LA Times Guild: Classic Example of a Fake Union

Collective bargaining is good for workers with one notable exception: when those workers are represented by a “fake union.” Employees without a union understand their position. It’s weak. They need union representation and should organize. Employees represented by a fake union falsely believe that their best interests are being represented, outsource collective bargaining to their union representatives, and get screwed without knowing it.

As a former employee and plaintiff in a lawsuit against the LA Times, and as a long-time union advocate, I was thrilled when an overwhelming majority of Times journalists voted to unionize. Unfortunately, it turns out that the LAT Guild is one of those dreaded fake unions.

My case has kept me busy. But over time I began to wonder: why is a union that purports to represent LA Times workers so silent about my case?

Beginning with the newspaper’s previous owners Tribune Publishing and continuing under new owner, biotech billionaire Dr. Pat Soon-Shiong, LA Times lawyers have aggressively argued in court that the First Amendment immunizes them from all wrongful termination claims. In other words, the LA Times (and all other media companies in the state of California) should be allowed to fire their employees for any reason, including gender discrimination, racial discrimination, discrimination based on sexual orientation, etc. Obviously workers cannot and should not abide such an argument. Any union worth its salt would be in court, by my side, fighting not just for me but for its own workers so that hard-earned basic employee rights would get be rolled back to the 1950s.

But when I reached out to the Guild, repeatedly, I got no reply–nothing but crickets. Guild reps are journalists. Not commenting is not what journalists do. When journalists go silent, I get suspicious. So I did a little digging.

The LAT Guild Twitter feed told me everything I needed to know. It had hundreds of followers but it only followed two Twitter feeds: those of owner Dr. Pat and the Times’ PR flack.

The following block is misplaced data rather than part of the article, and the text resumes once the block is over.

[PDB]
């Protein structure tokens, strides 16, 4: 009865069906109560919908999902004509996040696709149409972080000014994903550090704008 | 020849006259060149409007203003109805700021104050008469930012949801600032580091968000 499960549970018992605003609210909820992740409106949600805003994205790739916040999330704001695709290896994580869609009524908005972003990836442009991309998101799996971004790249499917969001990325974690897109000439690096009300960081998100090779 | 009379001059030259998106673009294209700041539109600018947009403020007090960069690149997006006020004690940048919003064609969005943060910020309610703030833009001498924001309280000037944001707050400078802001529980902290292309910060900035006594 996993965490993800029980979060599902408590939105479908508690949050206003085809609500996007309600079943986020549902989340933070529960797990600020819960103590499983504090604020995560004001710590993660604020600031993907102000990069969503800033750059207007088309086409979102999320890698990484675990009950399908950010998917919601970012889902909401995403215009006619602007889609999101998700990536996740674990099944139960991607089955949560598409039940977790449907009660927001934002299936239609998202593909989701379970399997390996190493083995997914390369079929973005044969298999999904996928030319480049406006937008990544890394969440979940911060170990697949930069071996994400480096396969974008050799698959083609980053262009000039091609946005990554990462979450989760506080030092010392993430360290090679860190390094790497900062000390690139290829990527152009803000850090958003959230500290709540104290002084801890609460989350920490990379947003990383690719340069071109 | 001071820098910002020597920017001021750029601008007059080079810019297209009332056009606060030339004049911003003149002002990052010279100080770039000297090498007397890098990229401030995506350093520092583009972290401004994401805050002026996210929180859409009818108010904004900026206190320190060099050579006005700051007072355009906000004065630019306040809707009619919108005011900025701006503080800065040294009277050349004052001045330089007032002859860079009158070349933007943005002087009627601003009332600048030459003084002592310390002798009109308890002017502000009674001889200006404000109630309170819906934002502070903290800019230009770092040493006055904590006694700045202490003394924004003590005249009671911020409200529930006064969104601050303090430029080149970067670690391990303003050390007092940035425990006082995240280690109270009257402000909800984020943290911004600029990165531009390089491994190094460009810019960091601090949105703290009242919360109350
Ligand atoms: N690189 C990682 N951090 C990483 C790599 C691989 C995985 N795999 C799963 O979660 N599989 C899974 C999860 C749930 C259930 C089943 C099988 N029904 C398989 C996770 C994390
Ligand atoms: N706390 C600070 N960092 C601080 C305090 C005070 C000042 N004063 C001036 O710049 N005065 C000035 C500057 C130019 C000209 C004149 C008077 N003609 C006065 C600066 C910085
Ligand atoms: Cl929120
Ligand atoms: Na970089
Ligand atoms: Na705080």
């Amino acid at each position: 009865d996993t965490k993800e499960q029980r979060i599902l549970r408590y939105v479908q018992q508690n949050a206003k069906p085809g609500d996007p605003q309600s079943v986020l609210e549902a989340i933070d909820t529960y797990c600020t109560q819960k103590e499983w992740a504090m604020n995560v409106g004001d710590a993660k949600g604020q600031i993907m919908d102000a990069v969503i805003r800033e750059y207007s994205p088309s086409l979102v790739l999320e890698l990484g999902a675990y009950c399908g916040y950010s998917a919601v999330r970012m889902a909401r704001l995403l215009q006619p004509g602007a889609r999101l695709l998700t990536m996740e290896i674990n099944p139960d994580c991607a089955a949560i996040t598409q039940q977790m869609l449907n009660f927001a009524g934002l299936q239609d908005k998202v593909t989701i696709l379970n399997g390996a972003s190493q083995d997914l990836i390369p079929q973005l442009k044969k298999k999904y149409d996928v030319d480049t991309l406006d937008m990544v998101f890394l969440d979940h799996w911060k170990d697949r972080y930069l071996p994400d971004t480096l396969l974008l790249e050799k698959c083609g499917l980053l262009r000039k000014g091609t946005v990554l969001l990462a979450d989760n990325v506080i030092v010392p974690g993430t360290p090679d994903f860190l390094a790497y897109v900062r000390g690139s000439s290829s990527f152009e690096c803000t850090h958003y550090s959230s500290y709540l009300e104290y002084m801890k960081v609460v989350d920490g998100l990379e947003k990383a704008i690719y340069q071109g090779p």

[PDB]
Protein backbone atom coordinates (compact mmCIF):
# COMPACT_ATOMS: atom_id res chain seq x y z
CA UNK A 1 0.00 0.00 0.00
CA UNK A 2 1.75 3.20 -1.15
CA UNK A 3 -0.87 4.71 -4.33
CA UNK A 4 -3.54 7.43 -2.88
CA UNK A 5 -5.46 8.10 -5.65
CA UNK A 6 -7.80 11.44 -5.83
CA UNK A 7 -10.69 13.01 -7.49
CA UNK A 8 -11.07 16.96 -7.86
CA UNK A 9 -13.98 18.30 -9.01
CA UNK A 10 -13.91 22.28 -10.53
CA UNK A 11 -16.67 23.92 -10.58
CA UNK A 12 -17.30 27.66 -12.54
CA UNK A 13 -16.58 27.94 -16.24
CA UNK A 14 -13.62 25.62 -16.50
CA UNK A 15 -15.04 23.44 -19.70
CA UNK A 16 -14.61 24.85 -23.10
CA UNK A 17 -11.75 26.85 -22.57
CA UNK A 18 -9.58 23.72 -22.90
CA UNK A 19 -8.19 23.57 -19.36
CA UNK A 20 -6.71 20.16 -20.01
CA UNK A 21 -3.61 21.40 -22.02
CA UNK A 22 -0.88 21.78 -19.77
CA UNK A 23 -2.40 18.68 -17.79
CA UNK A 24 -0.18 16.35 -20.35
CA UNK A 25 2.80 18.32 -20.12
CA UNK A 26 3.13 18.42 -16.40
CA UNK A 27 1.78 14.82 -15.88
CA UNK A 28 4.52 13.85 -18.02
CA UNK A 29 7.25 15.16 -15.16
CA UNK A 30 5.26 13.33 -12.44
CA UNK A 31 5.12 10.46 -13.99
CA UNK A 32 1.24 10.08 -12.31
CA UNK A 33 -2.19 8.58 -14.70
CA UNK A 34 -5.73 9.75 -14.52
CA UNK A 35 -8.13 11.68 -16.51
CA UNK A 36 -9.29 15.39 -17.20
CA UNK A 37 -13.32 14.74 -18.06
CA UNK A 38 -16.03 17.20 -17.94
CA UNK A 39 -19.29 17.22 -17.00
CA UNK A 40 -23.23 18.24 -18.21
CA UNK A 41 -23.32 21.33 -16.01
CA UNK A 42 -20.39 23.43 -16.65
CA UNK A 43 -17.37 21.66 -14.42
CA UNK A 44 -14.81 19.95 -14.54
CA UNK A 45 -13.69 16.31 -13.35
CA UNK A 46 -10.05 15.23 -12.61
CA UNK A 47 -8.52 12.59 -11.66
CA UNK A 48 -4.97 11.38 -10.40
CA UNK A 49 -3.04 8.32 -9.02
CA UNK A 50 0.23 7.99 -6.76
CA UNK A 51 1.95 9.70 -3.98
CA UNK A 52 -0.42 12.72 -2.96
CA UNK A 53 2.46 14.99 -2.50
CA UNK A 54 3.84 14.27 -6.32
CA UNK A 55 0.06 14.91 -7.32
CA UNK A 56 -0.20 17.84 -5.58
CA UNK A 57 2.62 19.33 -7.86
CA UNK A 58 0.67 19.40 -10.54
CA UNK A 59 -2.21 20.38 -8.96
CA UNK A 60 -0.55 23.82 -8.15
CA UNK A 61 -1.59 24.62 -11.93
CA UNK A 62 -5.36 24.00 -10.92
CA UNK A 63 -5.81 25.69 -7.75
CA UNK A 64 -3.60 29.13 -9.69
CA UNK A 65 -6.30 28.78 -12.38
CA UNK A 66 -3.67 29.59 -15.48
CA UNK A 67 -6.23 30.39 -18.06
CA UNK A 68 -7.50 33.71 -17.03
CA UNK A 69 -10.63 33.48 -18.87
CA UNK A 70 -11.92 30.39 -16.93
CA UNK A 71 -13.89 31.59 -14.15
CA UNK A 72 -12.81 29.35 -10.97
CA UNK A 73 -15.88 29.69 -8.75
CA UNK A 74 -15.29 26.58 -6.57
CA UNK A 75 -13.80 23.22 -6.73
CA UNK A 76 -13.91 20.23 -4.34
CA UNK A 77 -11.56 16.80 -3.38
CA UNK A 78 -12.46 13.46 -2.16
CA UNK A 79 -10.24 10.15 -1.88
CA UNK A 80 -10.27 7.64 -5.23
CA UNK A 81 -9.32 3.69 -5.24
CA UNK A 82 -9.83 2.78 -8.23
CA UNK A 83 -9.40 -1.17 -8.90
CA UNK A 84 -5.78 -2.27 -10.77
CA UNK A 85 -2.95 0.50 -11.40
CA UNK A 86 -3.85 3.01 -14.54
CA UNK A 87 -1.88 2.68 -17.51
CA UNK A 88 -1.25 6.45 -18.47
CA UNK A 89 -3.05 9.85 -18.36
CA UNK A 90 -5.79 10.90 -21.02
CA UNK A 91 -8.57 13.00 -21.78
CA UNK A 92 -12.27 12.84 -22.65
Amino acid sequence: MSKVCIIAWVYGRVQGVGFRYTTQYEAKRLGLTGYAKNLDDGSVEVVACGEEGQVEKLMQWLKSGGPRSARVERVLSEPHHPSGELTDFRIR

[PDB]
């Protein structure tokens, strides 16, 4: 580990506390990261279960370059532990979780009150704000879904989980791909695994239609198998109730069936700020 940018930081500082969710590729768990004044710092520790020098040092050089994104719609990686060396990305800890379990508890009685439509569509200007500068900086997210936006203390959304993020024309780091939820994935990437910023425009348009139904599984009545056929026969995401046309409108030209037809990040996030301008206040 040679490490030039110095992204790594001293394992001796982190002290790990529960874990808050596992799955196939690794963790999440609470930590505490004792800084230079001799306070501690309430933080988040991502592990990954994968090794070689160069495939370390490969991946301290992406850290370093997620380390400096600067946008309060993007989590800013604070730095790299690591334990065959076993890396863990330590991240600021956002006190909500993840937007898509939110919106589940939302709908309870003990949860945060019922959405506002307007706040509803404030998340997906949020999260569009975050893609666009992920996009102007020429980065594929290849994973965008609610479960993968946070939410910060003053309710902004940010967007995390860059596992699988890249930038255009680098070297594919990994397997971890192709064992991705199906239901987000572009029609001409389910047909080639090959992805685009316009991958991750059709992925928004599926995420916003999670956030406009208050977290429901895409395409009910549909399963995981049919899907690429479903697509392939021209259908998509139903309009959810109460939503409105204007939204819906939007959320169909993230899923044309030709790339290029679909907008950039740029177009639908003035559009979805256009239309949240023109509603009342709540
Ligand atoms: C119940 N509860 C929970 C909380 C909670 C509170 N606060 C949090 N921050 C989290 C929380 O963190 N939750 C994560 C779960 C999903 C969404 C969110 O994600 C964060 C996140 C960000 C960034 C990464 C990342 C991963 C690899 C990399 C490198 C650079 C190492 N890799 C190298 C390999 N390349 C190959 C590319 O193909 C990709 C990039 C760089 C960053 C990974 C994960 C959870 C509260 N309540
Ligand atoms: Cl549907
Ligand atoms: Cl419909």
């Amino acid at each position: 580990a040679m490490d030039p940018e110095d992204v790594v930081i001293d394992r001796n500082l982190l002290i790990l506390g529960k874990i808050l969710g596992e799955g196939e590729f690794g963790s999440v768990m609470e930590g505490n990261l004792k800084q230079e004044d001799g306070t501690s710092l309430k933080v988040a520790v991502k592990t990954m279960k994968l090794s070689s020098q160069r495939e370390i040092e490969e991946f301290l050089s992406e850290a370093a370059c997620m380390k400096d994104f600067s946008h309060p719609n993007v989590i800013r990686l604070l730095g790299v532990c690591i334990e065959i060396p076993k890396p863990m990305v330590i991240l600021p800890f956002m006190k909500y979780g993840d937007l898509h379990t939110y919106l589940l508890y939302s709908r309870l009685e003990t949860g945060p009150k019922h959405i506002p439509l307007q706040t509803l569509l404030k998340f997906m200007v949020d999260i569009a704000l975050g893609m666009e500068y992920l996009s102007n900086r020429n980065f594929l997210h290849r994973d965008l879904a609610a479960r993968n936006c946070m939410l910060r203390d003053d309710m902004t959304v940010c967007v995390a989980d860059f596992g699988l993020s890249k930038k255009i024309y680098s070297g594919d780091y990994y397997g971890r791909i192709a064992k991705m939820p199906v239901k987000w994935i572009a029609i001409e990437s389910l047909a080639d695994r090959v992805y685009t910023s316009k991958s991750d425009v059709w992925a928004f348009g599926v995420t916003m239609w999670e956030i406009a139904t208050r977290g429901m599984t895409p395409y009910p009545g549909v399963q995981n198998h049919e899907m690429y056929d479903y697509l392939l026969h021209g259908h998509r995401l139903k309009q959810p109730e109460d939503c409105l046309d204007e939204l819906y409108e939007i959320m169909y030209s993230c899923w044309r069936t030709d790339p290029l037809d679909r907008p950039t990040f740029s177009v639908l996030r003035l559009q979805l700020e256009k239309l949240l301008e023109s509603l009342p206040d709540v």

Weirdly, it stated that the Guild’s goal was to “safeguard” the Los Angeles Times and its journalists. The LA Times is the employer. The enemy.

No union should ever be in the business of protecting the opposite side in labor management negotiations. A union has only one side: labor. Dr. Pat has more than enough power and money to protect himself.

This attitude, reflected by public pronouncements issued by the LAT Guild, reminds me of the 1980s, when the so-called “team concept” was popular among auto unions and others. The idea was that labor and management had shared interests, specifically a mutual interest in their industry doing well. As far as it goes, that’s true. But it’s truer that labor and management have an inherently adversarial relationship. Management wants to extract as much work as possible for as little pay from workers; labor wants to earn as much pay for as little labor as possible. Most of those “we are all in it together” arrangements subsequently collapsed due to that simple truth.

The LAT Guild hasn’t gotten the message. Rather than boldly confront Dr. Pat, instead of militant action, this classic example of a fake union engages in boosterism, pussyfooting and millennial-style social media campaigns involving silly memes. Every now and then, they do a lunch-hour walkout. Strike? No way. Fight back an attack against them in court? Uh-uh.

Meanwhile, management is laughing their way to the bank.

According to the union itself, management lawyers have been wasting their time for months often showing up late or not at all to scheduled negotiating sessions. Dr. Pat has suggested that he has a 100-year plan for the survival of the LA Times–he’s 65! I want to see that!–so the LAT Guild has quite reasonably asked for a successorship provision that would require that any future company that buys the paper would adhere to the terms of the next contract. If Dr. Pat is telling the truth, if he really isn’t planning to sell the paper, he should easily be able to agree to this. But he’s adamantly refusing. That should tell LAT Guild negotiators everything they need to know.